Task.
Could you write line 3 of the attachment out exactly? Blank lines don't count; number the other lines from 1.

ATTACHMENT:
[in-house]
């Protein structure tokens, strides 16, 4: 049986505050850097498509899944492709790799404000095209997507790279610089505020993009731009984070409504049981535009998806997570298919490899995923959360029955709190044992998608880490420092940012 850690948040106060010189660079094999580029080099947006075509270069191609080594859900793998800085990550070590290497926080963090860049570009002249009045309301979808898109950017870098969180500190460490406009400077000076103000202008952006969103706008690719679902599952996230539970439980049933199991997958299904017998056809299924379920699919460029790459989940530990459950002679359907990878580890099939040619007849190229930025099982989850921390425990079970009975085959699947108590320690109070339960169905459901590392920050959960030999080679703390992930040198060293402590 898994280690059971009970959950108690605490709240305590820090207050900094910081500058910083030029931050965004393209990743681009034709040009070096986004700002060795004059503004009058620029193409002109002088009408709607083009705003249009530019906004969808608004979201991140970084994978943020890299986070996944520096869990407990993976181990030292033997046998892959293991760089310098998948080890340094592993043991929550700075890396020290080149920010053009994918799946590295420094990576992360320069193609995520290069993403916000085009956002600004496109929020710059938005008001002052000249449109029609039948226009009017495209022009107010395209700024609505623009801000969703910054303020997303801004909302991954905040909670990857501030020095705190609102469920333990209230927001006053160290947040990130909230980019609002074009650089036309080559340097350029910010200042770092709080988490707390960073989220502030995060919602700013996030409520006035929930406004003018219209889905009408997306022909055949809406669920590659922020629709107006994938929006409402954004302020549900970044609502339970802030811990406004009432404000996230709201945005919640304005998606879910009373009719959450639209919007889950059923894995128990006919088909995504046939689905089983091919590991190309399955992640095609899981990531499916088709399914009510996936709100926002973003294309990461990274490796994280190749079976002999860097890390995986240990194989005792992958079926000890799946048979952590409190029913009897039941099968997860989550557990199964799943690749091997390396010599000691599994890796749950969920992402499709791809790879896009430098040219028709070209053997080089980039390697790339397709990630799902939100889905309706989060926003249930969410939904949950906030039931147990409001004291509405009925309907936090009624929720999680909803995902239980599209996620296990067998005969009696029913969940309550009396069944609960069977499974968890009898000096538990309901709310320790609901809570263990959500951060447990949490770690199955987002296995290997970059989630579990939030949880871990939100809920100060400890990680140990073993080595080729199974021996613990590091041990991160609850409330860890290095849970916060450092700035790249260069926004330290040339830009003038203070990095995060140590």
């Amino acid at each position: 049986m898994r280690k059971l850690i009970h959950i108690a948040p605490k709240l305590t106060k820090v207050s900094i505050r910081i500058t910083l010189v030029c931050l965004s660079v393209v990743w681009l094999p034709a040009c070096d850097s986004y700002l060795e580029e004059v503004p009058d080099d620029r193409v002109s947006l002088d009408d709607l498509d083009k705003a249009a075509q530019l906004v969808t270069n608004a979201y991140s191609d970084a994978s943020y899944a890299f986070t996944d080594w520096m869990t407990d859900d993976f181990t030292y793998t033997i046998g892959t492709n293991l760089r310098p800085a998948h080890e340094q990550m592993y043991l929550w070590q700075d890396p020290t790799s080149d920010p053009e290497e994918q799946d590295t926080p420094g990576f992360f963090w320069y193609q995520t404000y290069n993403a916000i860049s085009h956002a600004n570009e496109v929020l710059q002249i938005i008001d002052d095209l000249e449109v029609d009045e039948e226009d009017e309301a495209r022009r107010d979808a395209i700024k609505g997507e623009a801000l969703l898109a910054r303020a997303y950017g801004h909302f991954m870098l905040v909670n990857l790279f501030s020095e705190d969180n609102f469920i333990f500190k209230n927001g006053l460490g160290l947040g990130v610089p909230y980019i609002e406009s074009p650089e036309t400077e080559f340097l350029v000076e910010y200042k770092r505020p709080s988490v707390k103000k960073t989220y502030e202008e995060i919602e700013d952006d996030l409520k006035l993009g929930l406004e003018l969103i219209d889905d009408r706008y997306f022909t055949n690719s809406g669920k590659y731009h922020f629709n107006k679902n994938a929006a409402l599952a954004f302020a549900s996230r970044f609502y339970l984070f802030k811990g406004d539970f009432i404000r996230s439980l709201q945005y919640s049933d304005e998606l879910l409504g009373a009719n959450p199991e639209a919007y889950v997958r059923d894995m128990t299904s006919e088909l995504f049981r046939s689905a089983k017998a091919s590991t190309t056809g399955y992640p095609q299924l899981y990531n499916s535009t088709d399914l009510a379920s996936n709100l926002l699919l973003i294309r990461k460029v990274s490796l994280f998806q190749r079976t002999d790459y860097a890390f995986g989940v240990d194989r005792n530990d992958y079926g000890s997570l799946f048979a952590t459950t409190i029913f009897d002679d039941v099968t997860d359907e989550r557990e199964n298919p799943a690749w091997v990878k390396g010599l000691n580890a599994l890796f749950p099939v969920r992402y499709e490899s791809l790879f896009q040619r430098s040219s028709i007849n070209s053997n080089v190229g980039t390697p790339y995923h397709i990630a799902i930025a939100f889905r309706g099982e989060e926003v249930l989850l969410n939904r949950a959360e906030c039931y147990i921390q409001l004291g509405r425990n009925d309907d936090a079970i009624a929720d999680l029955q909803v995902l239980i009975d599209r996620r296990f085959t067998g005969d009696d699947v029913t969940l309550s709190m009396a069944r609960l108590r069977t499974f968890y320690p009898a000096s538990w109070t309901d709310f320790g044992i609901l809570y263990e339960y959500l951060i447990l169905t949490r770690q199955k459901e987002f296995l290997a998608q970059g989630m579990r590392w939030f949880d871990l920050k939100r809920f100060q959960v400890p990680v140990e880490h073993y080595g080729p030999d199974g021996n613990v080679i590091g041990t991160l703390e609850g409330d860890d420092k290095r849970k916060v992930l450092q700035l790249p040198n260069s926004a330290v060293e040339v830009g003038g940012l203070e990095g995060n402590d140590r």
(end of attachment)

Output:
């Amino acid at each position: 049986m898994r280690k059971l850690i009970h959950i108690a948040p605490k709240l305590t106060k820090v207050s900094i505050r910081i500058t910083l010189v030029c931050l965004s660079v393209v990743w681009l094999p034709a040009c070096d850097s986004y700002l060795e580029e004059v503004p009058d080099d620029r193409v002109s947006l002088d009408d709607l498509d083009k705003a249009a075509q530019l906004v969808t270069n608004a979201y991140s191609d970084a994978s943020y899944a890299f986070t996944d080594w520096m869990t407990d859900d993976f181990t030292y793998t033997i046998g892959t492709n293991l760089r310098p800085a998948h080890e340094q990550m592993y043991l929550w070590q700075d890396p020290t790799s080149d920010p053009e290497e994918q799946d590295t926080p420094g990576f992360f963090w320069y193609q995520t404000y290069n993403a916000i860049s085009h956002a600004n570009e496109v929020l710059q002249i938005i008001d002052d095209l000249e449109v029609d009045e039948e226009d009017e309301a495209r022009r107010d979808a395209i700024k609505g997507e623009a801000l969703l898109a910054r303020a997303y950017g801004h909302f991954m870098l905040v909670n990857l790279f501030s020095e705190d969180n609102f469920i333990f500190k209230n927001g006053l460490g160290l947040g990130v610089p909230y980019i609002e406009s074009p650089e036309t400077e080559f340097l350029v000076e910010y200042k770092r505020p709080s988490v707390k103000k960073t989220y502030e202008e995060i919602e700013d952006d996030l409520k006035l993009g929930l406004e003018l969103i219209d889905d009408r706008y997306f022909t055949n690719s809406g669920k590659y731009h922020f629709n107006k679902n994938a929006a409402l599952a954004f302020a549900s996230r970044f609502y339970l984070f802030k811990g406004d539970f009432i404000r996230s439980l709201q945005y919640s049933d304005e998606l879910l409504g009373a009719n959450p199991e639209a919007y889950v997958r059923d894995m128990t299904s006919e088909l995504f049981r046939s689905a089983k017998a091919s590991t190309t056809g399955y992640p095609q299924l899981y990531n499916s535009t088709d399914l009510a379920s996936n709100l926002l699919l973003i294309r990461k460029v990274s490796l994280f998806q190749r079976t002999d790459y860097a890390f995986g989940v240990d194989r005792n530990d992958y079926g000890s997570l799946f048979a952590t459950t409190i029913f009897d002679d039941v099968t997860d359907e989550r557990e199964n298919p799943a690749w091997v990878k390396g010599l000691n580890a599994l890796f749950p099939v969920r992402y499709e490899s791809l790879f896009q040619r430098s040219s028709i007849n070209s053997n080089v190229g980039t390697p790339y995923h397709i990630a799902i930025a939100f889905r309706g099982e989060e926003v249930l989850l969410n939904r949950a959360e906030c039931y147990i921390q409001l004291g509405r425990n009925d309907d936090a079970i009624a929720d999680l029955q909803v995902l239980i009975d599209r996620r296990f085959t067998g005969d009696d699947v029913t969940l309550s709190m009396a069944r609960l108590r069977t499974f968890y320690p009898a000096s538990w109070t309901d709310f320790g044992i609901l809570y263990e339960y959500l951060i447990l169905t949490r770690q199955k459901e987002f296995l290997a998608q970059g989630m579990r590392w939030f949880d871990l920050k939100r809920f100060q959960v400890p990680v140990e880490h073993y080595g080729p030999d199974g021996n613990v080679i590091g041990t991160l703390e609850g409330d860890d420092k290095r849970k916060v992930l450092q700035l790249p040198n260069s926004a330290v060293e040339v830009g003038g940012l203070e990095g995060n402590d140590r």